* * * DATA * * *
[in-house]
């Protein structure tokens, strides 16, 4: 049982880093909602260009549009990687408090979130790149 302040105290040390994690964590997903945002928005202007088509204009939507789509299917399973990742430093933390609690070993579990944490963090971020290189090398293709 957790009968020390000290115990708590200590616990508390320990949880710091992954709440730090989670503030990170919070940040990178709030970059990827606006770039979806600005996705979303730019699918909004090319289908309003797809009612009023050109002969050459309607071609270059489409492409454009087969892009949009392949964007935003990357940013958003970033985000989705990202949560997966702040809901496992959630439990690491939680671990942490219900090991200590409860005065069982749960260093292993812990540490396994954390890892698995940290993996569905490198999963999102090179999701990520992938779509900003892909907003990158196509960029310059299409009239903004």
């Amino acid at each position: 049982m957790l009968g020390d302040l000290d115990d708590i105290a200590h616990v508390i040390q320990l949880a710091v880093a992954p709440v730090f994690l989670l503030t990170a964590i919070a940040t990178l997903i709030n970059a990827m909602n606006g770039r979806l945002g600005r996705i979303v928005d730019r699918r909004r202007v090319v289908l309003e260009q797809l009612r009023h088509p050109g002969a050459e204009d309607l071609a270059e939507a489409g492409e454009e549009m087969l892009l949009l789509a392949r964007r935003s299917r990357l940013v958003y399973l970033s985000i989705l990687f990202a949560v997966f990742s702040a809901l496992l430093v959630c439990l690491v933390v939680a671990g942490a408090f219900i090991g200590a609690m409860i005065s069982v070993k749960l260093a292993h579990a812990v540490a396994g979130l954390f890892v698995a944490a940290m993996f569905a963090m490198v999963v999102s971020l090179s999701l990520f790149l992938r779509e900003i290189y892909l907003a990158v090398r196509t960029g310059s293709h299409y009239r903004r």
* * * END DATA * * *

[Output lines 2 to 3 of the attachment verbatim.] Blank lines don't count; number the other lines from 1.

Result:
């Protein structure tokens, strides 16, 4: 049982880093909602260009549009990687408090979130790149 302040105290040390994690964590997903945002928005202007088509204009939507789509299917399973990742430093933390609690070993579990944490963090971020290189090398293709 957790009968020390000290115990708590200590616990508390320990949880710091992954709440730090989670503030990170919070940040990178709030970059990827606006770039979806600005996705979303730019699918909004090319289908309003797809009612009023050109002969050459309607071609270059489409492409454009087969892009949009392949964007935003990357940013958003970033985000989705990202949560997966702040809901496992959630439990690491939680671990942490219900090991200590409860005065069982749960260093292993812990540490396994954390890892698995940290993996569905490198999963999102090179999701990520992938779509900003892909907003990158196509960029310059299409009239903004």
């Amino acid at each position: 049982m957790l009968g020390d302040l000290d115990d708590i105290a200590h616990v508390i040390q320990l949880a710091v880093a992954p709440v730090f994690l989670l503030t990170a964590i919070a940040t990178l997903i709030n970059a990827m909602n606006g770039r979806l945002g600005r996705i979303v928005d730019r699918r909004r202007v090319v289908l309003e260009q797809l009612r009023h088509p050109g002969a050459e204009d309607l071609a270059e939507a489409g492409e454009e549009m087969l892009l949009l789509a392949r964007r935003s299917r990357l940013v958003y399973l970033s985000i989705l990687f990202a949560v997966f990742s702040a809901l496992l430093v959630c439990l690491v933390v939680a671990g942490a408090f219900i090991g200590a609690m409860i005065s069982v070993k749960l260093a292993h579990a812990v540490a396994g979130l954390f890892v698995a944490a940290m993996f569905a963090m490198v999963v999102s971020l090179s999701l990520f790149l992938r779509e900003i290189y892909l907003a990158v090398r196509t960029g310059s293709h299409y009239r903004r």